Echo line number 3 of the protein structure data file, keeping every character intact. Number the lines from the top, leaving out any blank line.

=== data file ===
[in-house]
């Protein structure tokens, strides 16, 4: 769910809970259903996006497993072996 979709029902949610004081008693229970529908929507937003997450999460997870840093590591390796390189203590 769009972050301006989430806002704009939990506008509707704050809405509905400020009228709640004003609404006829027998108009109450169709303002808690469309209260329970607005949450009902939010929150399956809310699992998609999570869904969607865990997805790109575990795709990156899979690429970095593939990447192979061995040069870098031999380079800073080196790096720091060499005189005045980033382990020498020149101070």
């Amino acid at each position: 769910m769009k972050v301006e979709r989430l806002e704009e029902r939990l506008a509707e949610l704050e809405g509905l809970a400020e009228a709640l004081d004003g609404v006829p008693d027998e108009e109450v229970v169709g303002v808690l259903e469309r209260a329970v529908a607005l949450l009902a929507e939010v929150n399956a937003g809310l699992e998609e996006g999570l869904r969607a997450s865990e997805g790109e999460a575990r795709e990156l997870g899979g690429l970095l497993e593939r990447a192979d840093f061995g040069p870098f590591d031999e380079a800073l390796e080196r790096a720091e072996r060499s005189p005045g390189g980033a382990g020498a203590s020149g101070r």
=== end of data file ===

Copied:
């Amino acid at each position: 769910m769009k972050v301006e979709r989430l806002e704009e029902r939990l506008a509707e949610l704050e809405g509905l809970a400020e009228a709640l004081d004003g609404v006829p008693d027998e108009e109450v229970v169709g303002v808690l259903e469309r209260a329970v529908a607005l949450l009902a929507e939010v929150n399956a937003g809310l699992e998609e996006g999570l869904r969607a997450s865990e997805g790109e999460a575990r795709e990156l997870g899979g690429l970095l497993e593939r990447a192979d840093f061995g040069p870098f590591d031999e380079a800073l390796e080196r790096a720091e072996r060499s005189p005045g390189g980033a382990g020498a203590s020149g101070r």